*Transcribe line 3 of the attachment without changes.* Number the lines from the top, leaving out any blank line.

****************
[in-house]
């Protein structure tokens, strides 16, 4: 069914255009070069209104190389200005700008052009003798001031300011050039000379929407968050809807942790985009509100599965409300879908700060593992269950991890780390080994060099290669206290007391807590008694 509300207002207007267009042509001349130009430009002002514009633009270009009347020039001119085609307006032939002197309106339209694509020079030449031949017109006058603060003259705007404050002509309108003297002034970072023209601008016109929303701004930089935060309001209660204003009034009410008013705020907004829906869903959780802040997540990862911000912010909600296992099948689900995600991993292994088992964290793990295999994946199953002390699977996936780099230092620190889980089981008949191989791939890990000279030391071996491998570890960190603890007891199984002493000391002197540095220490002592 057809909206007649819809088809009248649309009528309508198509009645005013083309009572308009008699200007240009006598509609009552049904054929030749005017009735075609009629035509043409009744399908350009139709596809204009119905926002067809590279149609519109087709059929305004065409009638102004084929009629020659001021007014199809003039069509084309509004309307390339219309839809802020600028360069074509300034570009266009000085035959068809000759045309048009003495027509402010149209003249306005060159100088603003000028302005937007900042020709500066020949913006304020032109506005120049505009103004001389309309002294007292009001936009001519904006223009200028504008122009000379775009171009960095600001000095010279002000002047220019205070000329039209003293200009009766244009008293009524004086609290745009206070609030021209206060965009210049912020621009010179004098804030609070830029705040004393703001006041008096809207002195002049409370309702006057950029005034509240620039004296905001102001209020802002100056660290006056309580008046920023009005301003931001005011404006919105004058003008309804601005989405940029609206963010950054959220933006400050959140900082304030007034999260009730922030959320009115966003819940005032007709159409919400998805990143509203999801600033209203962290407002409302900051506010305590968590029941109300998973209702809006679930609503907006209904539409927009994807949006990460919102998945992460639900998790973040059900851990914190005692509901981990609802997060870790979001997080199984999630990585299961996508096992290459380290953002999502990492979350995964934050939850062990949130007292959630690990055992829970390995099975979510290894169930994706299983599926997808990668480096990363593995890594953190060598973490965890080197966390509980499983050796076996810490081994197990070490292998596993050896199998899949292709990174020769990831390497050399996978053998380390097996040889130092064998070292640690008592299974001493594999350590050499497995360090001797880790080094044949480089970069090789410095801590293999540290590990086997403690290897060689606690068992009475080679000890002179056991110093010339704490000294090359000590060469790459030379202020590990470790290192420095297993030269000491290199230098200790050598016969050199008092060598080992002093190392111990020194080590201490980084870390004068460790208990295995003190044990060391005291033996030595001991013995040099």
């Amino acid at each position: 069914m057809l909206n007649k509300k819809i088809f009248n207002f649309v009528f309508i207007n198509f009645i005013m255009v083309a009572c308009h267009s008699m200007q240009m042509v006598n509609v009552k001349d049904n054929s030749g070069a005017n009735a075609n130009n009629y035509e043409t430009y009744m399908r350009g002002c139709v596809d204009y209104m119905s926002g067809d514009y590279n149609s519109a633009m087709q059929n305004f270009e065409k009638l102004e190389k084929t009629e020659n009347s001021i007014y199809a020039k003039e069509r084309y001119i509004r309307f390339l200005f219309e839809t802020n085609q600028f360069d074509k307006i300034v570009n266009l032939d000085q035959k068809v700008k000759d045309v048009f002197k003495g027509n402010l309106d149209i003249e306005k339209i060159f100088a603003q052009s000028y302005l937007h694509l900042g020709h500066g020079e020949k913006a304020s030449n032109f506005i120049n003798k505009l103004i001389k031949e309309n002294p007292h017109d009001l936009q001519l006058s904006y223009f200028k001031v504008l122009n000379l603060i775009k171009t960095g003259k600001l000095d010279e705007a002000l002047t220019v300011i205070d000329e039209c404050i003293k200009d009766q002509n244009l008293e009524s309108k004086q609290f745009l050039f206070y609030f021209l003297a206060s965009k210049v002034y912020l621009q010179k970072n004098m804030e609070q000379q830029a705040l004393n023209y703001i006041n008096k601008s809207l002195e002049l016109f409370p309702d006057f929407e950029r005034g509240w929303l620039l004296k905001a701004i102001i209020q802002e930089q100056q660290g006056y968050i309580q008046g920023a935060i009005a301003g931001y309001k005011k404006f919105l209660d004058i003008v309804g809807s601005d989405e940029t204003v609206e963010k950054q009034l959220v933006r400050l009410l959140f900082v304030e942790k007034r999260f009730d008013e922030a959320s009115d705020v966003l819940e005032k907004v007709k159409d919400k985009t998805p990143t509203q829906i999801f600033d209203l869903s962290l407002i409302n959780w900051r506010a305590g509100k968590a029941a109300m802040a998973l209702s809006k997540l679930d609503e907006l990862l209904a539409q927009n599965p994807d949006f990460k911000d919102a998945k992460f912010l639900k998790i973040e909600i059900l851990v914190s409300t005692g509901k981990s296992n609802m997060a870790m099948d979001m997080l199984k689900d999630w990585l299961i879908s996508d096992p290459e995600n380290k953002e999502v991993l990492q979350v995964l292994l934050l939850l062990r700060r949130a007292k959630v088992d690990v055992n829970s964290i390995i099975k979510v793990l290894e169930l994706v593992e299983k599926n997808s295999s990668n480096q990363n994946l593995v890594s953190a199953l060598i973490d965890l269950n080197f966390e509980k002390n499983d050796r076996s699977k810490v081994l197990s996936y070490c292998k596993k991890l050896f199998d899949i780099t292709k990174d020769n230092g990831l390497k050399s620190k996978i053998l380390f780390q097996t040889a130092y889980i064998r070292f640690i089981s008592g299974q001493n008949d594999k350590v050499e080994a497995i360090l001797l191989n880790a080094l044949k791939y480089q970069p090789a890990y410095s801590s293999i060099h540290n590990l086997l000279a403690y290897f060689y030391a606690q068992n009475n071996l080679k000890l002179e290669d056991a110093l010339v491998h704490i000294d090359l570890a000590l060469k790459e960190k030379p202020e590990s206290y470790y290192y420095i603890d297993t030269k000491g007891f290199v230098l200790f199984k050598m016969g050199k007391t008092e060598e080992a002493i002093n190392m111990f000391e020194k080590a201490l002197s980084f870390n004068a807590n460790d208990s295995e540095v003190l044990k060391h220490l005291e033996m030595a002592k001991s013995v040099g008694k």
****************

């Amino acid at each position: 069914m057809l909206n007649k509300k819809i088809f009248n207002f649309v009528f309508i207007n198509f009645i005013m255009v083309a009572c308009h267009s008699m200007q240009m042509v006598n509609v009552k001349d049904n054929s030749g070069a005017n009735a075609n130009n009629y035509e043409t430009y009744m399908r350009g002002c139709v596809d204009y209104m119905s926002g067809d514009y590279n149609s519109a633009m087709q059929n305004f270009e065409k009638l102004e190389k084929t009629e020659n009347s001021i007014y199809a020039k003039e069509r084309y001119i509004r309307f390339l200005f219309e839809t802020n085609q600028f360069d074509k307006i300034v570009n266009l032939d000085q035959k068809v700008k000759d045309v048009f002197k003495g027509n402010l309106d149209i003249e306005k339209i060159f100088a603003q052009s000028y302005l937007h694509l900042g020709h500066g020079e020949k913006a304020s030449n032109f506005i120049n003798k505009l103004i001389k031949e309309n002294p007292h017109d009001l936009q001519l006058s904006y223009f200028k001031v504008l122009n000379l603060i775009k171009t960095g003259k600001l000095d010279e705007a002000l002047t220019v300011i205070d000329e039209c404050i003293k200009d009766q002509n244009l008293e009524s309108k004086q609290f745009l050039f206070y609030f021209l003297a206060s965009k210049v002034y912020l621009q010179k970072n004098m804030e609070q000379q830029a705040l004393n023209y703001i006041n008096k601008s809207l002195e002049l016109f409370p309702d006057f929407e950029r005034g509240w929303l620039l004296k905001a701004i102001i209020q802002e930089q100056q660290g006056y968050i309580q008046g920023a935060i009005a301003g931001y309001k005011k404006f919105l209660d004058i003008v309804g809807s601005d989405e940029t204003v609206e963010k950054q009034l959220v933006r400050l009410l959140f900082v304030e942790k007034r999260f009730d008013e922030a959320s009115d705020v966003l819940e005032k907004v007709k159409d919400k985009t998805p990143t509203q829906i999801f600033d209203l869903s962290l407002i409302n959780w900051r506010a305590g509100k968590a029941a109300m802040a998973l209702s809006k997540l679930d609503e907006l990862l209904a539409q927009n599965p994807d949006f990460k911000d919102a998945k992460f912010l639900k998790i973040e909600i059900l851990v914190s409300t005692g509901k981990s296992n609802m997060a870790m099948d979001m997080l199984k689900d999630w990585l299961i879908s996508d096992p290459e995600n380290k953002e999502v991993l990492q979350v995964l292994l934050l939850l062990r700060r949130a007292k959630v088992d690990v055992n829970s964290i390995i099975k979510v793990l290894e169930l994706v593992e299983k599926n997808s295999s990668n480096q990363n994946l593995v890594s953190a199953l060598i973490d965890l269950n080197f966390e509980k002390n499983d050796r076996s699977k810490v081994l197990s996936y070490c292998k596993k991890l050896f199998d899949i780099t292709k990174d020769n230092g990831l390497k050399s620190k996978i053998l380390f780390q097996t040889a130092y889980i064998r070292f640690i089981s008592g299974q001493n008949d594999k350590v050499e080994a497995i360090l001797l191989n880790a080094l044949k791939y480089q970069p090789a890990y410095s801590s293999i060099h540290n590990l086997l000279a403690y290897f060689y030391a606690q068992n009475n071996l080679k000890l002179e290669d056991a110093l010339v491998h704490i000294d090359l570890a000590l060469k790459e960190k030379p202020e590990s206290y470790y290192y420095i603890d297993t030269k000491g007891f290199v230098l200790f199984k050598m016969g050199k007391t008092e060598e080992a002493i002093n190392m111990f000391e020194k080590a201490l002197s980084f870390n004068a807590n460790d208990s295995e540095v003190l044990k060391h220490l005291e033996m030595a002592k001991s013995v040099g008694k």